Monday, November 21, 2005
MY LIFE WITH A PIGIt was only for about a month one summer when I was 6 years old. Our barrio is the last of Subic; the next town, separated only by a river, is Castillejos. This is in Zambales. My aunt, unable to find me a puppy (or so she said) tied a rope around the neck of one of her piglets and let me have him as my summer pet. I reluctantly took it thinking she had gone batty from drinking the elixirs bought from a salesman who traveled through our barrio. That following weekend when my father came, I told him about his sister’s vice, but he ignored me. He paid more attention to my pet pig.
My father always gave me a puppy during the summer and just before school would start, it would be sent off to my aunt’s in the province. One summer, when I was about five, the puppy I had once taken care of had grown into a vicious guard dog and would only respond kindly to my aunt. When I arrived for my summer vacation, he saw me as nothing more than an intruder. He incessantly barked and snarled at me. I was upset by it. I thought he was an ungrateful scruffy dog worthy of serious discipline from his master—me.
The next morning, I grabbed one of the rakes leaning against the side of the tool shed and proceeded to scare him with it if he didn’t learn to hush at my presence. He only got meaner and his barking increased even more in intensity. I stopped when I heard my aunt calling me. She handed me two pieces of corn bread as late morning snack, which I decided to share with that scruffy dog chained under a tree. Stupid me, I pulled a stool to sit next to him so we could eat together like we used to when he was a puppy. Instead of going for his piece of corn bread, he went for my right thigh.
My aunt was worried to death; not because I got bitten, but how my father might react when he found out. Twenty-five excruciating shots I had to endure during that summer vacation. The doctor would always have a little plastic toy for me or a piece of candy, but I was always so traumatized by the needle that I enjoyed none of it. So, the next summer when I was asking her for a puppy, she thought I might be safer with a pig.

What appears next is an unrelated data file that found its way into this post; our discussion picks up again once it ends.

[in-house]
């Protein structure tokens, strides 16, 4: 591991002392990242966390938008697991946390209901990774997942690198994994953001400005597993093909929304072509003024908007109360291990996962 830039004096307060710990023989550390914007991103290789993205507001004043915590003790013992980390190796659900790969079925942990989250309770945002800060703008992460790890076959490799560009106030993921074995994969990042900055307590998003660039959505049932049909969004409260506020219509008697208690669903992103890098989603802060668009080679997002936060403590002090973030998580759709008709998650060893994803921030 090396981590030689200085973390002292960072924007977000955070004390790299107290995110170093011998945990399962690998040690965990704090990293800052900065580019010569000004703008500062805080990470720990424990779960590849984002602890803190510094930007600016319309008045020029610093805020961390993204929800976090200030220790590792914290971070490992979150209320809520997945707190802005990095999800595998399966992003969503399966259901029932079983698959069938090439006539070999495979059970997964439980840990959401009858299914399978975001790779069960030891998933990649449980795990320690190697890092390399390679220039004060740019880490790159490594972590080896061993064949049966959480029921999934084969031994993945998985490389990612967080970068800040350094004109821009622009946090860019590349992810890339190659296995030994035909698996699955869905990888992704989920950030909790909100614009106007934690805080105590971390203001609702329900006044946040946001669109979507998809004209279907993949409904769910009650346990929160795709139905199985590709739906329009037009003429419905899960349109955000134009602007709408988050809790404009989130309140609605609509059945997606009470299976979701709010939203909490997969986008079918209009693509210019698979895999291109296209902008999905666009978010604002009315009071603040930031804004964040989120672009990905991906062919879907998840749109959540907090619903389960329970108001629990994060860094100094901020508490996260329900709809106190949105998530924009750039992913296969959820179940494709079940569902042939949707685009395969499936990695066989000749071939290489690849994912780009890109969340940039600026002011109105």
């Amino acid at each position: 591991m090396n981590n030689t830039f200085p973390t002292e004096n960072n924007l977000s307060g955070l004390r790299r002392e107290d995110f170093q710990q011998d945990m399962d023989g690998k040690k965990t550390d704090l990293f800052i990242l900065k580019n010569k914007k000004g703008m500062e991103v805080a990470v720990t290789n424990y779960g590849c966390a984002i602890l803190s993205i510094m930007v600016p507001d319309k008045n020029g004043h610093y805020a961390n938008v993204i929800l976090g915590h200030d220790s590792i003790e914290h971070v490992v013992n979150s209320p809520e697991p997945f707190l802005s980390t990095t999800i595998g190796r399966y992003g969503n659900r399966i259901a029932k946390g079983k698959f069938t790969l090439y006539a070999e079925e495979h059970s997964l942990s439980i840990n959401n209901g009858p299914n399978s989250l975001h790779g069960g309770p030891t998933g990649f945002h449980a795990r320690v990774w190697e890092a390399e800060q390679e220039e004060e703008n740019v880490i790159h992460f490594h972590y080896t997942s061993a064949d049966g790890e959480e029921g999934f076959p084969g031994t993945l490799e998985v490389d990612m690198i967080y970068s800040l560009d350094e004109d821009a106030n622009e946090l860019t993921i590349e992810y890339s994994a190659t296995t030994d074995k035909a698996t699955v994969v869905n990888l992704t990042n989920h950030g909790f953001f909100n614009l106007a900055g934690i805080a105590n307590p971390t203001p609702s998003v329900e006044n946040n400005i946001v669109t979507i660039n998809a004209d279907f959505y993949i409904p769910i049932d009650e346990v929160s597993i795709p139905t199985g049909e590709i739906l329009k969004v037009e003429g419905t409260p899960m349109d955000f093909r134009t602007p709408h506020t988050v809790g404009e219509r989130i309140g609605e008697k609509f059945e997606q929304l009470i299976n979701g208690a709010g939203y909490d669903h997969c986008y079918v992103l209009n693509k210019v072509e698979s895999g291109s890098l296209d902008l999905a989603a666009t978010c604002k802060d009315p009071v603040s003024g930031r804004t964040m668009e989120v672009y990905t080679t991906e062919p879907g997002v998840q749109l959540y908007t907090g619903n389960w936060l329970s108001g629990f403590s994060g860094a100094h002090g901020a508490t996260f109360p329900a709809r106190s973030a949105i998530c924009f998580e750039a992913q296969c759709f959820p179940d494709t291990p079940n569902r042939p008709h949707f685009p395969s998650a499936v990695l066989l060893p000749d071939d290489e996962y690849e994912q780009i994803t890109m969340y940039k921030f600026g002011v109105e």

We became the laughing stock to some of the folks in that barrio, but I paid them no mind; wherever I went, there, tagging right along was my pet pig. He was a dark brown with spots of mostly tan and lighter shades of brown. I had trained him well enough that he no longer required a rope around his neck.
I would also regularly bathe him with soap like I did with my puppies. He was regularly groomed and kept clean that my aunt allowed him inside the house much to the envy of that vicious scruffy dog tied under the tree. In the afternoons when we went swimming at the river, he would occupy himself by sniffing along the bank. Sometimes, he’d find himself a shade and take a nap. He would awaken when it was time for us to go home.
People would also find us sitting by the sideline during the inter-barrio basketball games. Some of the players asked me to have him as their team mascot but I refused. I knew he’d end up as pulutan after the tournament. But my pet pig proved to be a great distraction to the opposing teams that we soon got the respect of the barrio’s comedians; we were no longer the butt of their jokes.